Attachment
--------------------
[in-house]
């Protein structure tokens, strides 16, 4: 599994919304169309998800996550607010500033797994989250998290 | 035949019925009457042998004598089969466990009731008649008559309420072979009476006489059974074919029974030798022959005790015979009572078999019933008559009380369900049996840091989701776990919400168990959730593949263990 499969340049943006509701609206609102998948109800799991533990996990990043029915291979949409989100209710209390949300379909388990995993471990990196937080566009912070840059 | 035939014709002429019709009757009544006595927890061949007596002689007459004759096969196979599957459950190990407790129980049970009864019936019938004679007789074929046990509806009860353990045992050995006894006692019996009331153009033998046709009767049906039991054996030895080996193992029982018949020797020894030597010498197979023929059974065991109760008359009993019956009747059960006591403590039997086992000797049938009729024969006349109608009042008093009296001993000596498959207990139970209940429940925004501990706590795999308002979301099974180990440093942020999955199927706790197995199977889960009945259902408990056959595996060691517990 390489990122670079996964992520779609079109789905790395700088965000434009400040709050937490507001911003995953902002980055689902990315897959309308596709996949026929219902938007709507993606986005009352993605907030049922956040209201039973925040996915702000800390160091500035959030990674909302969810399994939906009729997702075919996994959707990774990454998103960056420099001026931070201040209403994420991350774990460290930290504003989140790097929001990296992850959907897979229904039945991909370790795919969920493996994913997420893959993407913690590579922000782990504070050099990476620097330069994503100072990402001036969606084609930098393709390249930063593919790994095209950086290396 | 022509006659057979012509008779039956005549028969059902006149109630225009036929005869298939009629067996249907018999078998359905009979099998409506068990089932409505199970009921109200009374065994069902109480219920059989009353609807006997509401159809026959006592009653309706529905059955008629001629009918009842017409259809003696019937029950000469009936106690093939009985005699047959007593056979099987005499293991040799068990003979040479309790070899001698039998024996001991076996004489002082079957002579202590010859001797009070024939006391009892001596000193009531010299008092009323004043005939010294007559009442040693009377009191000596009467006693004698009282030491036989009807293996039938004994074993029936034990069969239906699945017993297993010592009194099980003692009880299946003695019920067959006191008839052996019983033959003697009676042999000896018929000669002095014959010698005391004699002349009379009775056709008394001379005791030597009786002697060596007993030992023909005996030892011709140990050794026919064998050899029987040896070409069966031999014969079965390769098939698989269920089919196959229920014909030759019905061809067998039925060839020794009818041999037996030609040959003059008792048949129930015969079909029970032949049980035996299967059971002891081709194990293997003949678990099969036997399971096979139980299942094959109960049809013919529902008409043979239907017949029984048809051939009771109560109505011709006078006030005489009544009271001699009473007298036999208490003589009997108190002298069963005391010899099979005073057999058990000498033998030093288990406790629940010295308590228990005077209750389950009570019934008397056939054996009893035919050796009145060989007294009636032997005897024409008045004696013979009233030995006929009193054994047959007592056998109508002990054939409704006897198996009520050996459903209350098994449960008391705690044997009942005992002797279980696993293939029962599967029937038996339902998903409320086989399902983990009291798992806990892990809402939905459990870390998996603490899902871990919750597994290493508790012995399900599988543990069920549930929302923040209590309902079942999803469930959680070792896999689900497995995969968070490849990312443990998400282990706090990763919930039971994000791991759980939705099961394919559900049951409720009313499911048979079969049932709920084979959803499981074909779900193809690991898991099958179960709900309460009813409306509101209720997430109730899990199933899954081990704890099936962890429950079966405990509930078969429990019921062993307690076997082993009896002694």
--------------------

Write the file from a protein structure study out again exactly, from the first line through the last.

[in-house]
């Protein structure tokens, strides 16, 4: 599994919304169309998800996550607010500033797994989250998290 | 035949019925009457042998004598089969466990009731008649008559309420072979009476006489059974074919029974030798022959005790015979009572078999019933008559009380369900049996840091989701776990919400168990959730593949263990 499969340049943006509701609206609102998948109800799991533990996990990043029915291979949409989100209710209390949300379909388990995993471990990196937080566009912070840059 | 035939014709002429019709009757009544006595927890061949007596002689007459004759096969196979599957459950190990407790129980049970009864019936019938004679007789074929046990509806009860353990045992050995006894006692019996009331153009033998046709009767049906039991054996030895080996193992029982018949020797020894030597010498197979023929059974065991109760008359009993019956009747059960006591403590039997086992000797049938009729024969006349109608009042008093009296001993000596498959207990139970209940429940925004501990706590795999308002979301099974180990440093942020999955199927706790197995199977889960009945259902408990056959595996060691517990 390489990122670079996964992520779609079109789905790395700088965000434009400040709050937490507001911003995953902002980055689902990315897959309308596709996949026929219902938007709507993606986005009352993605907030049922956040209201039973925040996915702000800390160091500035959030990674909302969810399994939906009729997702075919996994959707990774990454998103960056420099001026931070201040209403994420991350774990460290930290504003989140790097929001990296992850959907897979229904039945991909370790795919969920493996994913997420893959993407913690590579922000782990504070050099990476620097330069994503100072990402001036969606084609930098393709390249930063593919790994095209950086290396 | 022509006659057979012509008779039956005549028969059902006149109630225009036929005869298939009629067996249907018999078998359905009979099998409506068990089932409505199970009921109200009374065994069902109480219920059989009353609807006997509401159809026959006592009653309706529905059955008629001629009918009842017409259809003696019937029950000469009936106690093939009985005699047959007593056979099987005499293991040799068990003979040479309790070899001698039998024996001991076996004489002082079957002579202590010859001797009070024939006391009892001596000193009531010299008092009323004043005939010294007559009442040693009377009191000596009467006693004698009282030491036989009807293996039938004994074993029936034990069969239906699945017993297993010592009194099980003692009880299946003695019920067959006191008839052996019983033959003697009676042999000896018929000669002095014959010698005391004699002349009379009775056709008394001379005791030597009786002697060596007993030992023909005996030892011709140990050794026919064998050899029987040896070409069966031999014969079965390769098939698989269920089919196959229920014909030759019905061809067998039925060839020794009818041999037996030609040959003059008792048949129930015969079909029970032949049980035996299967059971002891081709194990293997003949678990099969036997399971096979139980299942094959109960049809013919529902008409043979239907017949029984048809051939009771109560109505011709006078006030005489009544009271001699009473007298036999208490003589009997108190002298069963005391010899099979005073057999058990000498033998030093288990406790629940010295308590228990005077209750389950009570019934008397056939054996009893035919050796009145060989007294009636032997005897024409008045004696013979009233030995006929009193054994047959007592056998109508002990054939409704006897198996009520050996459903209350098994449960008391705690044997009942005992002797279980696993293939029962599967029937038996339902998903409320086989399902983990009291798992806990892990809402939905459990870390998996603490899902871990919750597994290493508790012995399900599988543990069920549930929302923040209590309902079942999803469930959680070792896999689900497995995969968070490849990312443990998400282990706090990763919930039971994000791991759980939705099961394919559900049951409720009313499911048979079969049932709920084979959803499981074909779900193809690991898991099958179960709900309460009813409306509101209720997430109730899990199933899954081990704890099936962890429950079966405990509930078969429990019921062993307690076997082993009896002694």